Dead Synchronicity Review

Lachlan Bruce

The Nintendo Switch is the perfect platform for point and click adventure games. This was proven with Bulbboy and Thimbleweed Park, and now we get another port of a recent entry to the genre, 2015’s Dead Synchronicity. Is this a good port?

In this game… you are Michael, a man with no memories, awakening in a ruined world caused by a catastrophe called the “Great Wave”. The great wave has destroyed the civilized world, and also brought with it a disease that turns people into what they call “the dissolved”. People who suffer from the disease are regarded as highly contagious, and the military cart off anyone who is sick never to return. A man and his family claim to have saved you, and ask you to help them get your hands on a cure for their sick son who has become one of these dissolved. Along the way you have visions whilst hearing the disembodied voice of a woman. What is going on? Who are you? These are the main questions that keep you going through the roughly 5 hour long story.

Dead Synchronicity switch reviewHow rude!

Dead Synchronicity is a classic point and click adventure game in the style of the old Lucasarts and Sierra titles. You move the story along by finding items, using them with the environment and talking to characters that you meet. This is a tried and true gameplay style that this game doesn’t innovate on. Thankfully the puzzles in this game aren’t as convoluted and nonsensical as point and click adventure titles are known for. You won’t be putting logs in a fireplace, eating chilies to spew forth fire, or even collecting ashes and using them as printer ink (looking at you Thimbleweed Park). What you need to do to move on is generally logical, which means the annoying trial and error is mostly done away with, leaving you with a tighter experience overall.

There is an assumed knowledge this game expects you to have, and thus there is no real tutorial. This was a little frustrating at the start, as I had to refer to the control scheme a few times to remember the buttons. It also doesn’t explain how to interact and use items, which is something you have to work out for yourself pretty much right out of the gate. It didn’t take too long at all, but I could see this being quite a hurdle for people who have never played a game in this genre before.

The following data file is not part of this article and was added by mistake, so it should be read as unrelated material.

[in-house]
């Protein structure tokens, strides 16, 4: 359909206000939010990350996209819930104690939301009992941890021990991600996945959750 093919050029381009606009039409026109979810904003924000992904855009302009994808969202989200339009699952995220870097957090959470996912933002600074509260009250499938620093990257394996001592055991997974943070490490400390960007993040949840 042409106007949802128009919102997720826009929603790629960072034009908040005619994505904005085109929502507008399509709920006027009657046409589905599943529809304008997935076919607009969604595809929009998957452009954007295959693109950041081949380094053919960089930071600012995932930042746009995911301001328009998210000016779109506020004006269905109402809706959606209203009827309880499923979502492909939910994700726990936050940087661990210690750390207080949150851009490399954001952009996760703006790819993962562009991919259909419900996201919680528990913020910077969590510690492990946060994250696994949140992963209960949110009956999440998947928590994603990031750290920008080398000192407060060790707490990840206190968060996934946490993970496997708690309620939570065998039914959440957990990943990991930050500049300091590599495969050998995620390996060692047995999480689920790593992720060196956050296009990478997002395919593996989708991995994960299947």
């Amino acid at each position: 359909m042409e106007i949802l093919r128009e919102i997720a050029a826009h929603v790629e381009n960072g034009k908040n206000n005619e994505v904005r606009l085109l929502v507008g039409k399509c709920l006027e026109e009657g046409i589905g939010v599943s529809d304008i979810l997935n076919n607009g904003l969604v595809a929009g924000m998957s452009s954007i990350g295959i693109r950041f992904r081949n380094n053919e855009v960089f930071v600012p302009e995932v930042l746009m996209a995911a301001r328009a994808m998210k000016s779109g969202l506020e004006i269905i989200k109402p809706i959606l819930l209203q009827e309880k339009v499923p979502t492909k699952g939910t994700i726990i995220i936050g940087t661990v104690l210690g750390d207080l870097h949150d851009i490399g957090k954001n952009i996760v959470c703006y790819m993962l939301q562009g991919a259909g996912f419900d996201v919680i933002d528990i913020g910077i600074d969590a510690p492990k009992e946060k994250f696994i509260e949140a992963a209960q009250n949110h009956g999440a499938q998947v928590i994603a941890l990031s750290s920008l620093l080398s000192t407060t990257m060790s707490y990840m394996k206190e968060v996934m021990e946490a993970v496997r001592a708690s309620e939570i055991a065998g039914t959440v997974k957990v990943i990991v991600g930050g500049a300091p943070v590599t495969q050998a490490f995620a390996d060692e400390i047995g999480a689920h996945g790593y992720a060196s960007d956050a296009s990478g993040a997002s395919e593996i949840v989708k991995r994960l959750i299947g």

Dead Synchronicity switch reviewWhat an odd comparison

Unlike most games under the point and click adventure banner, the game’s story isn’t filled with humor. Instead, we get a story that takes itself very seriously. I found this to be somewhat refreshing, as the genre has become somewhat of a joke competition, barring a few outliers here and there. That said, this could also be a turnoff for some people, as the quirky fun nature of point and click adventures is what brings a lot of people to the genre (myself included).

The game has a hand drawn look to its art style, making it feel like an interactive comic book. The color palette is bland, giving you a real sense of how bleak the world has become. Everything looks like it belongs, which really helps immerse you in this world they have created. The music does a great job of setting up the atmosphere, and contrasts beautifully with the art style. It is fully voice acted which is welcomed, although the acting can be a bit hit and miss at times.

Dead Synchronicity switch reviewThe art is bleak, yet beautiful

Overall, I had a great time with Dead Synchronicity. It has an intriguing story, an interesting setting, and beautiful art and sound design. If you are a classic point and click adventure fan then this is an easy recommendation.

A code for the game was supplied for review purposes.

Good

  • Intriguing story
  • Beautifully bleak art style
  • Interesting setting

Bad

  • Rather short at 5 hours
  • Voice acting can be rather lackluster
  • Doesn’t teach you controls
7.5

Good

Lachlan Bruce
Lachlan is a long time gamer from Australia, favouring RPGs and 3d platformers. He is a musician and rabid NFL fan. Lachlan has an unhealthy fascination with the Sega Saturn and spends far too much time playing retro games and the latest Madden, rather than tackling his ever growing backlog of new releases.

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